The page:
One of the age old debates that exist between health care CIOs is: To Cloud or Not to Cloud. It’s a debate that never seems to end and has strong opinions on both sides. Since both sides have strong opinions, I’m sure that the debate will continue on for many years to come. Quite frankly, there are some really good arguments for both in house and cloud hosting in health care. However, there’s been a real evolution around the discussion of cloud hosting solutions in health care with many health care CIOs reluctantly giving into cloud.
You can see this evolution in a few experiences. The first experience starts off with an older female hospital CIO at a hospital CIO focus group. During the discussion the facilitator asked the group for their view and approach to cloud hosting in health care. This hospital CIO somewhat angrily replied, “Yeah, we have cloud hosting in our organization, but we don’t like it.” She then went on to describe how they had cloud systems in their organization because some of the solutions they needed were only available as cloud based solutions. Otherwise, she would have certainly been hosting them in house.
It was very clear that this hospital CIO was not a fan of the cloud, but had been forced into using and understanding how to make the cloud work for her organization. If she had her druthers, you can be sure she would have hosted everything on site with nothing in the cloud.
In a starkly contrasting experience, at the same hospital CIO event, we come across a younger hospital CIO working in a rural hospital environment. This rural hospital CIO flatly stated that cloud hosting was the only reasonable way forward for his organization. He noted that finding and keeping talented people was extremely challenging in the rural environment. Plus, his budget for staff was such that he could only afford to hire one tech staff to support all of his systems. That’s a recipe for disaster if and when that system administrator gets sick or goes on vacation.
While these rural challenges were somewhat unique, this hospital CIO also suggested that hardware and hosting had largely become a commodity service. Hosting the hardware, creating a data center, setting up the network infrastructure, etc were no longer a strategic advantage for their organization. In fact, it had become such a commodity that it was a strategic advantage for them to put all of their systems in the cloud and not try and host the systems themselves.
The contrasting views of these two hospital CIOs is eye opening. It illustrates the continuum of perspectives and opinions that exist when it comes to cloud hosting in health care. However, even the most ardent supporters of keeping all of health care’s servers in house are reluctantly incorporating cloud hosting into their future health IT plans. This trend is likely to continue, but the slow pace of change will likely continue for a while to come.
The problem for many health care CIOs is fear of the cloud. There is a real fear by many CIOs that the cloud is unsafe and less secure than something they host onsite with their own technical staff. For some reason, we all feel like something is safer if we can see it, feel it, touch it, and hold it. In many parts of life, that is true. However, in the world of health care IT, that’s rarely the case.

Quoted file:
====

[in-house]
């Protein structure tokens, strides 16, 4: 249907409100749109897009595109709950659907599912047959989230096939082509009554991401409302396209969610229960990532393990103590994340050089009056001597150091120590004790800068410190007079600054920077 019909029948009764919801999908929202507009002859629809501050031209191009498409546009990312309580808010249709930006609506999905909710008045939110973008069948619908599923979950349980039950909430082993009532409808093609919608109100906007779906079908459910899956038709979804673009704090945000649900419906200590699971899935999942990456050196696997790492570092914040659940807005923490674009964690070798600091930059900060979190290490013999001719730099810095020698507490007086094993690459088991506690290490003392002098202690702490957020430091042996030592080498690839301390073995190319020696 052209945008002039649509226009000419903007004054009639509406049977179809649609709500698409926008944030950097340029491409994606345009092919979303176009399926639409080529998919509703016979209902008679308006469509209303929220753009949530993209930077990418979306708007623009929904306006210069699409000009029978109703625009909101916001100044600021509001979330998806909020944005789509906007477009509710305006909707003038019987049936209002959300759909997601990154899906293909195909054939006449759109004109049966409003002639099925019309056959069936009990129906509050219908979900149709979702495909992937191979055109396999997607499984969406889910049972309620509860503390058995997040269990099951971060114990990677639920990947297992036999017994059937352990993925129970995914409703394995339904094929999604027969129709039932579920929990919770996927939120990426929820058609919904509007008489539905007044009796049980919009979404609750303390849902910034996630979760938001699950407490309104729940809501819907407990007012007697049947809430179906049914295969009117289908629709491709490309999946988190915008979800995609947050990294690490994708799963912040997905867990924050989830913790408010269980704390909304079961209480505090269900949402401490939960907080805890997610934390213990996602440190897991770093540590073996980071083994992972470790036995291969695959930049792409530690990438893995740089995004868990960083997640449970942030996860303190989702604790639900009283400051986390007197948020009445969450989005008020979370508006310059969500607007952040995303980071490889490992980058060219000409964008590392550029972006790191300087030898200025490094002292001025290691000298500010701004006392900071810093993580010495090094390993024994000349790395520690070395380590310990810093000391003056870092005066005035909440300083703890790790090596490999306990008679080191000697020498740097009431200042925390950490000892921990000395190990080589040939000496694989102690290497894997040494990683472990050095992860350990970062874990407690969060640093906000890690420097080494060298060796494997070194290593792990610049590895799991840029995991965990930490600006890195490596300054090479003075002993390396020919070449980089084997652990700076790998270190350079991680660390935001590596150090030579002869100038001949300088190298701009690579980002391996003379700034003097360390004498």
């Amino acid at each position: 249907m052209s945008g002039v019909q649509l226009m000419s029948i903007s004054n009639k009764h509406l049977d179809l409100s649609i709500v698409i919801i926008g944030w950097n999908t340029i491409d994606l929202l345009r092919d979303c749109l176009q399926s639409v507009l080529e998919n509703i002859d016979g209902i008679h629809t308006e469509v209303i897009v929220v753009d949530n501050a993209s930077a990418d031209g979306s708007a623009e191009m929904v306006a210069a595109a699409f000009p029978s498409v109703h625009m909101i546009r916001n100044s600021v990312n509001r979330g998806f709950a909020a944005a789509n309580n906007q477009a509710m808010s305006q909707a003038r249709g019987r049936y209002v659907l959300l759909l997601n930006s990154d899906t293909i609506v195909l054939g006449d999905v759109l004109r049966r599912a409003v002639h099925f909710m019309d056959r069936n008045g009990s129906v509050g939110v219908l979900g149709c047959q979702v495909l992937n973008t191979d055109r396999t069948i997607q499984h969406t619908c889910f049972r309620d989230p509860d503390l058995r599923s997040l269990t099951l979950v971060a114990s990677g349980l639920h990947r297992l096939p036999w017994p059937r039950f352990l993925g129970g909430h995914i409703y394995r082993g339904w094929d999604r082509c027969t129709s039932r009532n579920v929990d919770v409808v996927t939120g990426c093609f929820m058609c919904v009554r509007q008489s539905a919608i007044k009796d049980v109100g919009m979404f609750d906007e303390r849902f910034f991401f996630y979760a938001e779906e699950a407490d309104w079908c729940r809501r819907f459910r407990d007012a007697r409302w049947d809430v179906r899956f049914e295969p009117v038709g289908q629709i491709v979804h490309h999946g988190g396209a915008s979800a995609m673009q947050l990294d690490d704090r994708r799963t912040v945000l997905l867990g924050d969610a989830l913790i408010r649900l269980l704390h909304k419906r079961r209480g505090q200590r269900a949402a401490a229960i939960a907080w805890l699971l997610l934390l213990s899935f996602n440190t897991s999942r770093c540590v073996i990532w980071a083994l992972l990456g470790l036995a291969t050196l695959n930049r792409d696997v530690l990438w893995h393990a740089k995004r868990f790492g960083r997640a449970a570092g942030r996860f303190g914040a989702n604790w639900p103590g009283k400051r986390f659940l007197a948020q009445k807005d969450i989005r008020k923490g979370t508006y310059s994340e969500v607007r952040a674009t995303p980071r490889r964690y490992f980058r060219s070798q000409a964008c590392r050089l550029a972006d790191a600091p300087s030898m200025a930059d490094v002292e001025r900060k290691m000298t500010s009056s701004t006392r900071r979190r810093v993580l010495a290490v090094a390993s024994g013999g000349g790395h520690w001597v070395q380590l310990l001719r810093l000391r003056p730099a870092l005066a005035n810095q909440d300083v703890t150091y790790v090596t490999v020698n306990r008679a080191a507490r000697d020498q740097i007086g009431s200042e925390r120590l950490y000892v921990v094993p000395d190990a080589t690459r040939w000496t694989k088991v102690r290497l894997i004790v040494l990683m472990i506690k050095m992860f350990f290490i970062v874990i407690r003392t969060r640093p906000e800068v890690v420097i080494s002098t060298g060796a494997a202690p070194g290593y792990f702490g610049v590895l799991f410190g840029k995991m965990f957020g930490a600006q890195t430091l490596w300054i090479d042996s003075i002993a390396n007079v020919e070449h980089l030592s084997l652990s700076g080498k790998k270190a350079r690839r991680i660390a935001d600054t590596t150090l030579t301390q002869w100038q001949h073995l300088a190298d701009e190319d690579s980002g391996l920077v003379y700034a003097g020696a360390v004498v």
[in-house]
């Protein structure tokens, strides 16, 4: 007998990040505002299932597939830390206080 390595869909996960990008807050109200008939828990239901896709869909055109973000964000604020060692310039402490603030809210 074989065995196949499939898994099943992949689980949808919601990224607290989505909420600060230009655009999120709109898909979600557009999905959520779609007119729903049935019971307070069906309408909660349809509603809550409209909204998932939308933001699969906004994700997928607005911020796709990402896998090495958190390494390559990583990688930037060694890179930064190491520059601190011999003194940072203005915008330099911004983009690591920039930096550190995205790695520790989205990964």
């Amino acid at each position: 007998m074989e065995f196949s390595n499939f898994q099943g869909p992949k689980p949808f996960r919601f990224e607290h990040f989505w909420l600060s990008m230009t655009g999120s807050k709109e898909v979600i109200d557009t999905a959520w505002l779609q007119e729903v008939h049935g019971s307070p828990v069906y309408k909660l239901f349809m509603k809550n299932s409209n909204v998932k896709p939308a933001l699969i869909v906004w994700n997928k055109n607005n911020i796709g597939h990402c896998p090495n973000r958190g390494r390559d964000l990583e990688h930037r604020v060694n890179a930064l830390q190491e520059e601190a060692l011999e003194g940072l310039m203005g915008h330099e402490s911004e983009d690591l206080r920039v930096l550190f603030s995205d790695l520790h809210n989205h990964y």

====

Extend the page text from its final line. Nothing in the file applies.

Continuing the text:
In fact, I recently heard a hospital CIO state multiple times to a room full of other hospital CIOs that “The cloud is more secure.” He stated this as an unequivocal fact and in an exasperated tone that illustrated how tired he was of health care CIOs trying to argue that in house was somehow safer than hosting in the cloud.
While there are certainly edge cases, it is really hard to disagree with this hospital CIO. The reality for most health care organizations is that they don’t have the money and scale needed to implement and invest in the types of sophisticated security that’s needed to keep your systems secure in this extremely challenging environment. A health care organization’s resources are more limited than a cloud provider who spreads their security investment across multiple organizations. Plus, cloud hosting providers realize that their business is dead if they are breached, so they have to make extra efforts to ensure the future of their business is secure. While a breach is an ugly black eye on a health care organization, their business will still survive a breach.
Even though we see a move towards more cloud hosting in health care, this is not something that is going to change overnight. Many health care organizations have big investments in data centers, servers, and storage and so it doesn’t make sense to move everything to the cloud immediately. However, it is important that every organization have a well thought out Cloud Assessment & Migration Planning process. This will help your organization more appropriately evaluate which applications you should move to the cloud and which applications should remain in house. A good plan will make this a numbers driven, data decision as opposed to an emotional decision based on personal preferences.
As we look into the future, it’s hard to see any scenario that doesn’t include a large portion of health care being hosted in the cloud. This will likely to be even truer as genomic medicine, personal health devices, and other health sensors become an integral part of our health system. However, we shouldn’t be surprised if the shift to the cloud takes longer to happen than many would expect.
What’s your view on cloud hosting in health care? Do you see it as inevitable? Are you afraid of the consequences of the move to the cloud? Are you excited by the opportunities that cloud hosting provides?